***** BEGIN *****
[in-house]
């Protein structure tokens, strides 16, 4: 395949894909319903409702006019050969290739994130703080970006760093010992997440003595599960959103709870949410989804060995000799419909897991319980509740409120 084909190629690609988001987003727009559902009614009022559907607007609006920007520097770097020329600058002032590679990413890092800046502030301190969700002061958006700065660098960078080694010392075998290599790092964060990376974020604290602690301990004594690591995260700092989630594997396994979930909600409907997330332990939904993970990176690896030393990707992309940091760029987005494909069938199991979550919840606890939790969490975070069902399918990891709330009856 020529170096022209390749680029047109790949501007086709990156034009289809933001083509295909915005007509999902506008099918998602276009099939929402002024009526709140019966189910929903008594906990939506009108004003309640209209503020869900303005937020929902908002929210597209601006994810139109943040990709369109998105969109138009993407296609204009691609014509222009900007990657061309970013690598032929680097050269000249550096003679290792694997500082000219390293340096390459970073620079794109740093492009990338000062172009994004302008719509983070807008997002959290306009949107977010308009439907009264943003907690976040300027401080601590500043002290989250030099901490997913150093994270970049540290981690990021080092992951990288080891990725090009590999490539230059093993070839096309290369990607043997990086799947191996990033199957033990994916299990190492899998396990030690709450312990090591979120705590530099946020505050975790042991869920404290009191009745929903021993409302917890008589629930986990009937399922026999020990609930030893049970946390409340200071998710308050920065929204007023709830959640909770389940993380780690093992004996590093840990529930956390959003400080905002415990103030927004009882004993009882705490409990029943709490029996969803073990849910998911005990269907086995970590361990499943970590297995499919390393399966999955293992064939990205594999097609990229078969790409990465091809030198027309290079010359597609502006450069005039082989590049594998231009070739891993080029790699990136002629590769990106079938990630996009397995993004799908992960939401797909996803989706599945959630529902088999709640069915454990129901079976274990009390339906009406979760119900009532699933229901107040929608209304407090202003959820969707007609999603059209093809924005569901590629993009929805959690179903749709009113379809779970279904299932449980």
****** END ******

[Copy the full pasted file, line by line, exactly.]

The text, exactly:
[in-house]
């Protein structure tokens, strides 16, 4: 395949894909319903409702006019050969290739994130703080970006760093010992997440003595599960959103709870949410989804060995000799419909897991319980509740409120 084909190629690609988001987003727009559902009614009022559907607007609006920007520097770097020329600058002032590679990413890092800046502030301190969700002061958006700065660098960078080694010392075998290599790092964060990376974020604290602690301990004594690591995260700092989630594997396994979930909600409907997330332990939904993970990176690896030393990707992309940091760029987005494909069938199991979550919840606890939790969490975070069902399918990891709330009856 020529170096022209390749680029047109790949501007086709990156034009289809933001083509295909915005007509999902506008099918998602276009099939929402002024009526709140019966189910929903008594906990939506009108004003309640209209503020869900303005937020929902908002929210597209601006994810139109943040990709369109998105969109138009993407296609204009691609014509222009900007990657061309970013690598032929680097050269000249550096003679290792694997500082000219390293340096390459970073620079794109740093492009990338000062172009994004302008719509983070807008997002959290306009949107977010308009439907009264943003907690976040300027401080601590500043002290989250030099901490997913150093994270970049540290981690990021080092992951990288080891990725090009590999490539230059093993070839096309290369990607043997990086799947191996990033199957033990994916299990190492899998396990030690709450312990090591979120705590530099946020505050975790042991869920404290009191009745929903021993409302917890008589629930986990009937399922026999020990609930030893049970946390409340200071998710308050920065929204007023709830959640909770389940993380780690093992004996590093840990529930956390959003400080905002415990103030927004009882004993009882705490409990029943709490029996969803073990849910998911005990269907086995970590361990499943970590297995499919390393399966999955293992064939990205594999097609990229078969790409990465091809030198027309290079010359597609502006450069005039082989590049594998231009070739891993080029790699990136002629590769990106079938990630996009397995993004799908992960939401797909996803989706599945959630529902088999709640069915454990129901079976274990009390339906009406979760119900009532699933229901107040929608209304407090202003959820969707007609999603059209093809924005569901590629993009929805959690179903749709009113379809779970279904299932449980």